The photo has been used for illustrative purposes.
New York on Monday became the first American state to ban the declawing of cats, a practice already illegal in several countries and condemned as cruel by animal rights activists.
Governor Andrew Cuomo signed a bill outlawing the removal of cats' claws for cosmetic reasons with immediate effect, in a move hailed by cat lovers.
The legislation had been passed by the state assembly in June.
"Declawing is a cruel and painful procedure that can create physical and behavioral problems for helpless animals, and today it stops," Cuomo said in a statement.
"By banning this archaic practice, we will ensure that animals are no longer subjected to these inhumane and unnecessary procedures," he added.
Declawing is an operation that involves the entire or partial amputation of bones in a cat's front feet.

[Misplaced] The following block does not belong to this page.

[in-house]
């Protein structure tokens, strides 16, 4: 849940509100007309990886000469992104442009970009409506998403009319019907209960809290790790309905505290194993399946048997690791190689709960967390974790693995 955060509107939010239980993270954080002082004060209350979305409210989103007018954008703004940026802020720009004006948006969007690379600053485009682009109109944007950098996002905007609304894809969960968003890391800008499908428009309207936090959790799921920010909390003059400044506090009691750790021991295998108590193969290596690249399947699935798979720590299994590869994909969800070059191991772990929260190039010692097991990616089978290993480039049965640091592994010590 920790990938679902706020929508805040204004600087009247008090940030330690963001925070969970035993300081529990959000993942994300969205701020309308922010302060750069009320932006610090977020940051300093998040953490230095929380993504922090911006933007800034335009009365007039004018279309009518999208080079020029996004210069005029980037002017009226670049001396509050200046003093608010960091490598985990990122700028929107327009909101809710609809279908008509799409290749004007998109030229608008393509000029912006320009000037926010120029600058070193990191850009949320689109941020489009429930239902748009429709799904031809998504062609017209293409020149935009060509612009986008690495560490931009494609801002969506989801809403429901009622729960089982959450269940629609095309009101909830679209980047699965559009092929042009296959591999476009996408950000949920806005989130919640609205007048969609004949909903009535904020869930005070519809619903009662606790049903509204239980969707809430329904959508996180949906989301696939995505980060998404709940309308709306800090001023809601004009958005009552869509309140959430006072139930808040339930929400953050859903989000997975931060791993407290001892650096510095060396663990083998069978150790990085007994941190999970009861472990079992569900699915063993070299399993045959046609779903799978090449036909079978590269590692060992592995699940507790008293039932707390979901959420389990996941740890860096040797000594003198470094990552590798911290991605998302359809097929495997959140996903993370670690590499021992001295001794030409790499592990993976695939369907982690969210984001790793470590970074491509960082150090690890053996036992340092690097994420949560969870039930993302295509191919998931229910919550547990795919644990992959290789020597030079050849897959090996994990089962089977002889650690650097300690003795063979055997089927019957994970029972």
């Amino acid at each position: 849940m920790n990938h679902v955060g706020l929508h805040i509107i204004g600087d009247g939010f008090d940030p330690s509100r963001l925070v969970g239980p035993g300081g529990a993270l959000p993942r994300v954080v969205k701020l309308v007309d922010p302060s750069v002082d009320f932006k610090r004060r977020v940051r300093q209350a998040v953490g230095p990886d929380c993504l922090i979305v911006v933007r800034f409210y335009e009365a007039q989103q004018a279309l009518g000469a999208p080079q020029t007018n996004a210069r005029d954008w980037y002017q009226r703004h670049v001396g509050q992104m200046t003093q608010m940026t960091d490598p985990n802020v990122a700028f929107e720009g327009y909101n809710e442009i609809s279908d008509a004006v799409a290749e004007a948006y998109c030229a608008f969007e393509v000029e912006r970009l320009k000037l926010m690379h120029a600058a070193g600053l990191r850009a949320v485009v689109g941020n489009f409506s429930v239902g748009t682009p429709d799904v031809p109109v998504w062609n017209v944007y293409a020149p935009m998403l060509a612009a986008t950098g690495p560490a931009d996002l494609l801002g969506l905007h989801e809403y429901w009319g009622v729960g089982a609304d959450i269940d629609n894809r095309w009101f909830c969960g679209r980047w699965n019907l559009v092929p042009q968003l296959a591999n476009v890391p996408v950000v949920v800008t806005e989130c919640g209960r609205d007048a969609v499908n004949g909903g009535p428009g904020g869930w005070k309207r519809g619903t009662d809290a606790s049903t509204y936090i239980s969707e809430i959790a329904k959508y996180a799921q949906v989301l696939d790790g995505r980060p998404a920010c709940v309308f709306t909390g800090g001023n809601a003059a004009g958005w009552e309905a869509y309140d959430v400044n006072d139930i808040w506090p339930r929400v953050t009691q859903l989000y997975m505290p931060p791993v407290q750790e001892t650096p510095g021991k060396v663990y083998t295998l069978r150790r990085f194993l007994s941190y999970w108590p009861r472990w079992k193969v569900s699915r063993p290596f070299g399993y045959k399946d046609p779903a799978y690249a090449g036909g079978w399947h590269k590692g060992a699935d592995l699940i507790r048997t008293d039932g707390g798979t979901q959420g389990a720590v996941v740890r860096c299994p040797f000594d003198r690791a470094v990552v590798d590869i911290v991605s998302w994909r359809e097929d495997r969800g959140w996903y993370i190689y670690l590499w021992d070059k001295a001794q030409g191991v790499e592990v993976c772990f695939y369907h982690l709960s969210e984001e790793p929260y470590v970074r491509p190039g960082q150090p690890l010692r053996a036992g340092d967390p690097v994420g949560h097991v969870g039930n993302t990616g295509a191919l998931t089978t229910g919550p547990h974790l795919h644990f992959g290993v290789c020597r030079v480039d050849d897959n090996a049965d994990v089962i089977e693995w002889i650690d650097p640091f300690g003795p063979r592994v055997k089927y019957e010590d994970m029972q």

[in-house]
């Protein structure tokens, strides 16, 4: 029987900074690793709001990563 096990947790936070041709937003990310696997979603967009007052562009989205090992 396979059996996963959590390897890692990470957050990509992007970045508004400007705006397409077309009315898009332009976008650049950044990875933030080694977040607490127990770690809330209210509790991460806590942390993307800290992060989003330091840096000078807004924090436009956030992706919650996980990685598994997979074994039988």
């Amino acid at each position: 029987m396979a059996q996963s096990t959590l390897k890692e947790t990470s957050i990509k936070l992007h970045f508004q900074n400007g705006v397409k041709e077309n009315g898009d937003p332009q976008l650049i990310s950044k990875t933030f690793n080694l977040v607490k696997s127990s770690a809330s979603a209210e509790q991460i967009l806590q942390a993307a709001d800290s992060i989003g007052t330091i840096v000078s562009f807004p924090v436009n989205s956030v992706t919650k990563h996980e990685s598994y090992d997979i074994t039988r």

The practice is common in the United States where pet owners often do it to stop themselves from being scratched or to protect their furniture.
But the New York bill says it can cause cats severe pain and psychological disorders and can also lead to the early onset of arthritis.
"Victory!" tweeted People for the Ethical Treatment of Animals, an animal rights group, following the governor's announcement.
Declawing, formally known as onychectomy, is banned in most European countries including Britain and Switzerland.
The practice is prohibited in several cities in California, according to the bill, but New York is the first to implement a state-wide ban.
The legislation will still permit the operation for medical reasons.
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